Last week, this duck crossed the pond to attend the British International Studies Association (BISA) NGO Working Group workshop on Non-governmental Organizations (NGOs) in Global Governance. The workshop convened scholars of NGOs as well as NGO practitioners to consider the practice and changing landscape of global governance as well as the role of NGOs therein. A highlight was an interactive session during which we discussed the recent BOND–the UK membership body for organizations working in international development–report Fast Forward: The Changing Role of UK-based INGOs. The rich discussion generated plenty of ideas to talk about, but today I focus on just one: How can academics support and strengthen data collection and research methodology in NGOs?

This question, posed by BOND, is not unlike the heated debates currently occurring in the discipline on the policy relevance and public value of political science. Yet, to date, we have mostly debated how to be more policy relevant for policy-makers (who often fund our research), rather than how to work with less powerful groups like NGOs. What the Working Group discussion made clear though was that NGOs need us! The challenge is to figure out how to transfer capacities and skills to enable and support the work of NGOs. Here’s the NGO practitioner wish list:

  1. NGOs do not have the qualitative or quantitative skills necessary for proper data analysis. Workshop attendees expressed that they felt that their data and evidence lacked credibility without these methodological skills.
  2. NGOs do not have access to gated academic journals that most of us publish in.
  3. NGOs are often pressed for time and need the report done yesterday; they perceive that the academic and NGO worlds work at different speeds.
  4. NGOs would like more forums where they can interact and connect with academics.

So, what are some possible solutions to bridge the gap between NGOs and academics and build NGO capacities? One promising model is the UK-based organization Enhancing Learning and Research for Humanitarian Assistance (ELRHA) whose objective is to  support partnerships between researchers and practitioners to improve the effectiveness of humanitarian action. ELRHA’s Effective Partnerships workshops are interactive forums that foster relationships between academics and practitioners. Interestingly, the new definition of “impact” adopted by the Higher Education Funding Council for England incentivizes collaborating with practitioners in ways that our current system of tenure in the U.S. does not.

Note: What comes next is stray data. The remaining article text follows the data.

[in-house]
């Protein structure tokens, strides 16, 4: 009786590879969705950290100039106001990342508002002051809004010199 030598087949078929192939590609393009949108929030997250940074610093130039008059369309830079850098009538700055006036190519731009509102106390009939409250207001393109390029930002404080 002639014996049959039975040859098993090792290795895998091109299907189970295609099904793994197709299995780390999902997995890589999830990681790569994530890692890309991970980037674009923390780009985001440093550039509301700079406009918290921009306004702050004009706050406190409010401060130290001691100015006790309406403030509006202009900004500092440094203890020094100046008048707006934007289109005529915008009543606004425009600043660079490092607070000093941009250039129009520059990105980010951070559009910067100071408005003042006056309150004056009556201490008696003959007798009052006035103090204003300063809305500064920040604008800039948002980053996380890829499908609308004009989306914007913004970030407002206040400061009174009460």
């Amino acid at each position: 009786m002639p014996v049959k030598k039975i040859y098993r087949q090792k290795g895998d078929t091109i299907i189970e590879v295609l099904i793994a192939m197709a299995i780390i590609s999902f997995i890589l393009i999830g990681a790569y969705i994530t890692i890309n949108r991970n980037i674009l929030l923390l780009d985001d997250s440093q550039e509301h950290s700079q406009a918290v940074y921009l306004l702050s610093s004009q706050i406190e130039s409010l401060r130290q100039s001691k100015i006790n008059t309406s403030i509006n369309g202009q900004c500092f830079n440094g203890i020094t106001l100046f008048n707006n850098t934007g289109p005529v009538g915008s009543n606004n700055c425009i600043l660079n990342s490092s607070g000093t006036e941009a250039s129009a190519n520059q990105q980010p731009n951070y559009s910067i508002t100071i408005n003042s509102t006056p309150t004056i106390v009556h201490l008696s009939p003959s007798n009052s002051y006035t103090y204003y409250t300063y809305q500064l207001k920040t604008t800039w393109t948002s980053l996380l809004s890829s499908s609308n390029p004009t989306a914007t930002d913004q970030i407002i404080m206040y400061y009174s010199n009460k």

Another possibility is for professional organizations, such as APSA, MPSA, and ISA, to form partnerships with NGO umbrella organizations like BOND, InterAction, or Coordination Sud to match academics with NGOs who require specific expertise or methodological skill sets.

On a smaller scale, professors who teach classes on NGOs or NGO management can partner with local NGOs to design experiential, service-learning projects for their students. In my graduate-level NGO Management class, I partner with the Philadelphia-headquartered American Friends Service Committee; students complete semester-long projects proposed by the AFSC that range the gamut from program evaluations to strategic planning to research on best practices. Students hone their developing management and research skills, while the AFSC benefits from theory-informed practice, social science perspectives, and robust research. It is a win-win for all involved!

Finally, unless academic journal policies change drastically, NGO scholars should continue to disseminate their research via blog posts, open-access journals and practitioner-oriented publications to reach a broader audience that includes NGO practitioners.

What are some other ways that academics can share their research, skills and expertise with NGOs?